The one that blows them all away is my husband's recipe. He used to be a professional cook, so it's probably a conglomoration of recipes he's used in different workplaces.

He made it for me last weekend. I paid attention and took lots of notes. However, like many soups, it is different every time, depending on time and what ingredients. The last time we used fresh clams; this time it was canned. We use tarragon, but you don't have to. Lemon juice will suffice when champagne vinegar isn't available. Etc.

One thing I learned from Mo's is that a pat of butter melting atop a steamy bowl of clam chowder is a must. Try it.

Brian's Clam Chowder (makes about 4-5 quarts)

3 yellow onions, chopped
1 red onion, chopped
7 stalks celery, chopped fine
2 shallots, sliced
1 head garlic, cloves sliced thin
6-8 oz bacon, diced
1 lb fingerling potatoes, in one inch chunks
1 cup vegetable stock
4 cans chopped clams (6.5 oz cans)
1 bottle clam nectar (8 fl. oz bottle)
10 oz. can whole clams
2 bunches green onions
1 cup heavy cream
4 cups whole milk
2 tablespoons dried thyme
4 bay leaves
fresh tarragon
1 bunch Italian flat-leaf parsley
freshly ground pepper
pinch celery seed
pinch salt
juice from one lemon (or 2 tablespoons champagne vinegar)

In a large soup pot, head 1 teaspoon vegetable oil over medium heat. Add bacon and saute until fat is rendered. Drain fat and transfer bacon into another bowl and set aside.

Deglaze pot with stock and reduce a few minutes.  Add 1 tablespoon butter, then shallots and garlic.

Saute briefly, 1-2 minutes.  Add another tablespoon of butter, then onions and celery.

Saute over very low heat for 30 minutes, stirring frequently.

After 30 minutes, add potatoes and stir.  Add the chopped green onions.

Drain clams, reserving juice.  Add clams to soup.

Add bacon back to the pot, along with cream, milk, clam nectar from cans & bottle, bay leaves and thyme.  Stir well and cook over low heat.

Meanwhile, chop fresh tarragon.

Add tarragon, parsley, fresh ground pepper, celery seed, salt and lemon juice.  Stir and heat for about 30 minutes.  Stir often so a skin doesn't form.

Serve with celery leaves, crispy bacon and/or green onions as a garnish.  Eat!

Mmm, look at that.  All that is missing is a nice chunk of butter. 

Thanks, honey!

*note:  you may notice the pictures show two soup pots.  That's because we made this batch in two pots, adding half the ingredients to each pot.  Maybe it's time to get a great big stockpot.

This is my 100th Post!  Whoo hoo!

Friday, October 16, 2009


Best Dishes or Meals of the month so far:

Bechamel - topped lasagna (my own kitchen)
Duck - the London Grill
Seafood Dinner - Taste of Jakarta (my first Indonesian food!!!)
Cabbage Chicken Salad - Bambuza
Bun Bo Hue - Chino Saigon

Best Birthday Gift:

iPhone - my favorite app is Kindle for iPhone. I've already read 3 books on my phone and am halfway through the 4th.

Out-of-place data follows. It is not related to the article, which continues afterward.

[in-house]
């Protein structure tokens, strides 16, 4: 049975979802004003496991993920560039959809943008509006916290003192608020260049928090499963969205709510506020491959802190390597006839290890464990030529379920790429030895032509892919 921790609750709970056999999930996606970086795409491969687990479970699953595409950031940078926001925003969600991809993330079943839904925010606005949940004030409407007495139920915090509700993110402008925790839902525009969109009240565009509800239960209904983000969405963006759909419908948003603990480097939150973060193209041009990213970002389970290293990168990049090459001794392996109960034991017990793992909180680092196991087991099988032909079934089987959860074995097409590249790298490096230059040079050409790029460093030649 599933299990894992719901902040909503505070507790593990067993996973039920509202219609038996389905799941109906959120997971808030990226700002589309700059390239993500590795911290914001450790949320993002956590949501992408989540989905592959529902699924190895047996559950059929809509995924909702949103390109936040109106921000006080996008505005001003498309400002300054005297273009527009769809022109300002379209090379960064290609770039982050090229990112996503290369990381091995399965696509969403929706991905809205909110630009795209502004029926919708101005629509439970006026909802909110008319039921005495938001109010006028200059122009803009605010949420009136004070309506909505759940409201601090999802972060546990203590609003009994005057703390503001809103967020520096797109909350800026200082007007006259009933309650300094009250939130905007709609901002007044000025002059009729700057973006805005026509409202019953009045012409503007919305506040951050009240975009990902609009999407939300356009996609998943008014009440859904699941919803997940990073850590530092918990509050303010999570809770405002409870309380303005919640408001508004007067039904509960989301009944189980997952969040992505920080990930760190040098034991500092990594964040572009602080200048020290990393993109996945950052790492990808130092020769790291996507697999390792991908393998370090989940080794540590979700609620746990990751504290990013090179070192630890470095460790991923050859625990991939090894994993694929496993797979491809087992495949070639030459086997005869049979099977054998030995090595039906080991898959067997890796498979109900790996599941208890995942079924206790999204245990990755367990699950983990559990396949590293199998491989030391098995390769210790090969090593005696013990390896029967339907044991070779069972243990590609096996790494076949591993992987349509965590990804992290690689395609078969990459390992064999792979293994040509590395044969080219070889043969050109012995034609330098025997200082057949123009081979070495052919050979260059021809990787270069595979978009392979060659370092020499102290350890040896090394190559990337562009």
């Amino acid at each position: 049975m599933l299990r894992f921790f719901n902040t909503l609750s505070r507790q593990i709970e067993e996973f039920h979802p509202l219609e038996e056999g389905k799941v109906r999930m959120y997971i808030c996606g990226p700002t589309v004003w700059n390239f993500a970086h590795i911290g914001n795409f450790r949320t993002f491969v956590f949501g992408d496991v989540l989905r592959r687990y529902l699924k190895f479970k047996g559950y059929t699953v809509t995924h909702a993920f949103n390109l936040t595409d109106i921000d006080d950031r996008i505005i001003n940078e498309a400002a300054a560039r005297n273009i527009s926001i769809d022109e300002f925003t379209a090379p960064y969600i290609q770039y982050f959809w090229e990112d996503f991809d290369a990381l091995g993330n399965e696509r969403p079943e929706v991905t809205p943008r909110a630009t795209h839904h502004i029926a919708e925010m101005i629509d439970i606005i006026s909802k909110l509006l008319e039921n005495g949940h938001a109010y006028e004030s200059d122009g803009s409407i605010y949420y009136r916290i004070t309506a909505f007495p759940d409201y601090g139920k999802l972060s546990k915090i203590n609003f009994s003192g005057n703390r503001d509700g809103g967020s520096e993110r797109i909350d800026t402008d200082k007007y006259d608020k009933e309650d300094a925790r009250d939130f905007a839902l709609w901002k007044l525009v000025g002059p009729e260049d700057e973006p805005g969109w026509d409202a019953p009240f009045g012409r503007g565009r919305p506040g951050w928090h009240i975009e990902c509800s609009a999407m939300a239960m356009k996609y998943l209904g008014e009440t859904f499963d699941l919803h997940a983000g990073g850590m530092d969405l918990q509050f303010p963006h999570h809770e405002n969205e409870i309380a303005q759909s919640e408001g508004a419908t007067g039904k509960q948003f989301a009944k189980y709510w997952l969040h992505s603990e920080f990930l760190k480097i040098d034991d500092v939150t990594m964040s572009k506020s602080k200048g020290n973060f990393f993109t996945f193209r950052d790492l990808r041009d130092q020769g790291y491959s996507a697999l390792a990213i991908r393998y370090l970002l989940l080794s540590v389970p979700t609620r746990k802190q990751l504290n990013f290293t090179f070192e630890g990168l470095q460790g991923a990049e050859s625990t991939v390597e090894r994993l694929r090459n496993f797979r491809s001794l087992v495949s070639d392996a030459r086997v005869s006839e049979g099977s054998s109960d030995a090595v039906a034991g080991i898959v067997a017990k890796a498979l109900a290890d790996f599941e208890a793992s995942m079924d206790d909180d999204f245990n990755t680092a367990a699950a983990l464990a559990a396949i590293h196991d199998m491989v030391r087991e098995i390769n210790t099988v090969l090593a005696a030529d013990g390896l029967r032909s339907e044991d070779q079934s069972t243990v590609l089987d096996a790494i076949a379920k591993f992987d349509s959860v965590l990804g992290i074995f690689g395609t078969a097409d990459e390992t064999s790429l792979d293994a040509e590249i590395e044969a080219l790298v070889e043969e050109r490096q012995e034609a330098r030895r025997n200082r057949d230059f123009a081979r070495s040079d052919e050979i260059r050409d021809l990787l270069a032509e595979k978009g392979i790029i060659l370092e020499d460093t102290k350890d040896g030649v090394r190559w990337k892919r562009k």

What should I post about next? I may need to bake something...

Wednesday, July 29, 2009


I am officially giving myself a break for the next 2 months while I finish planning the wedding and actually get myself married off. I may post now and then, but don't look for me back until October.

Wish me luck!

Tuesday, July 14, 2009

Creamy Asparagus Soup

Asparagus, the harbinger of spring. It's a little past spring now as summer is just getting started in the Rose City, but asparagus still has a strong showing at the local markets. Asparagus is one of Brian and I's favorite vegetables and we are always looking for new ways to prepare it.

Earlier this year, when we were planning the menu for my dad's dinner, I wanted to make some kind of soup. We thought about a shrimp or lobster bisque first, but a lot of our menu was already so rich that we wanted something clean and fresh for the soup.

After browsing the various food recipe sites, I came across this recipe from Emeril. It looked simple and refreshing. I especially liked the idea of simmering the woody ends of the asparagus stalks (the part you don't eat) in the chicken stock, infusing it with asparagus flavor.

Creamy Asparagus Soup courtesy of Emeril via the Food Network

3 pounds fresh asparagus, rinsed
8 cups chicken stock
4 tablespoons unsalted butter
1 cup minced shallots
1 cup minced leeks, whites only, well rinsed
1 tablespoon minced garlic
1/2 teaspoon salt
1/4 teaspoon ground white pepper
1/2 cup heavy cream
1/4 cup finely grated Parmesan, garnish

Trim the attractive top tips from the asparagus, about 1 to 1 1/2 inches in length. Cut the woody stem ends from each spear and reserve. Cut the remaining tender stalks into 1/2-inch pieces.

In a medium pot, bring the stock to a boil. Add the tough woody stems, lower the heat and simmer to infuse with asparagus flavor, 20 to 30 minutes. Remove with a slotted spoon and discard, reserving the stock.